An interactive, screen-free learning platform
Magic Carpet is a joint collaboration between Intel and Welspun to infuse home textiles with intelligence. Our concept: a rug-as-gaming-platform that enhances school readiness with preschool-level, play-oriented educational gaming. I was brought on board to conduct research in educational benchmarks and design a series of games and rugs. We found there were no comparable products on the market and a need for toys that capitalize on children’s inherent ability to learn through play. I then set to designing games and rugs to meet established benchmarks. As users learn new concepts, the rug progresses to more sophisticated levels of learning, progressively preparing them for success in preschool and beyond.
I have written or co-authored multiple patents for this project.
I developed two separate rugs with approximately 20 pre-programmed games each. The first rug, a math and shapes-focused rug, approaches geometric concepts and arithmetic concepts in a fun and competitive environment. Games build on budding math skills, teaching counting, skip-counting, and number patterns. Advanced games build on this knowledge to teach arithmetic and advanced shape theory (beginning geometry).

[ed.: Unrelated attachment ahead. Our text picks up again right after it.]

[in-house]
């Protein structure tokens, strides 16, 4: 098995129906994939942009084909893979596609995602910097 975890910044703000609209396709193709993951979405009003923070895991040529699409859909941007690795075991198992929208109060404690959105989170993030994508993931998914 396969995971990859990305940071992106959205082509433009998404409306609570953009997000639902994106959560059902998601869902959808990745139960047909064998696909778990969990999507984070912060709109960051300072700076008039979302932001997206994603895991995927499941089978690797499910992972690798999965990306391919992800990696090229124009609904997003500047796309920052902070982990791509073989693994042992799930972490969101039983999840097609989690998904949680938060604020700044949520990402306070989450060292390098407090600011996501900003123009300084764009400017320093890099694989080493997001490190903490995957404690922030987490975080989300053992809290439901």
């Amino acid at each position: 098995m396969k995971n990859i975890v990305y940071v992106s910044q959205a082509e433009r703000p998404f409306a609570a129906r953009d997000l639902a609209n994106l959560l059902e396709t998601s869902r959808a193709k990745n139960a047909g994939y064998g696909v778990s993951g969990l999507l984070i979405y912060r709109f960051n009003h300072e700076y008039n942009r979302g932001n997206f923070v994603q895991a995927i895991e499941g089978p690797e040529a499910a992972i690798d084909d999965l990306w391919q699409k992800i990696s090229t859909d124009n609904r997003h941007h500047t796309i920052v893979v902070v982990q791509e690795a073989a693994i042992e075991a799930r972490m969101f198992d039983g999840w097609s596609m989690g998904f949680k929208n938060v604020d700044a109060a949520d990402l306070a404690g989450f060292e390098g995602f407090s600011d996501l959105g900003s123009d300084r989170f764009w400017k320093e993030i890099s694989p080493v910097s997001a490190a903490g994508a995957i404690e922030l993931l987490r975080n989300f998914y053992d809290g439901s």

The second rug, a music and colors-focused rug, allows children to explore the foundations of musical expression in a color language they understand. This rug teaches rhythm, scales, octaves, pattern recognition and introduces them to a variety of instruments (to keep it lighthearted, we included frogs, cats, and farm animals).
To create the game concepts, I conducted research in education benchmarks for U.S. and Canadian children between the ages of 4 and 7 in constructing, organizing, and applying knowledge, language & literacy, mathematics, creative thinking and expression, physical development and social development. We then created personas to represent Magic Carpet’s target audience for developing testing scenarios.
To test the game designs, we chose 8 kids representing boys and girls between the ages of 4 and 7, with half in school and half preparing to enter school (daycare, home care, or preschool programs). Our testing goals included safety issues, accessibility concerns, appropriateness of games, the ability of games to sustain interest, and their ‘fun’ factor.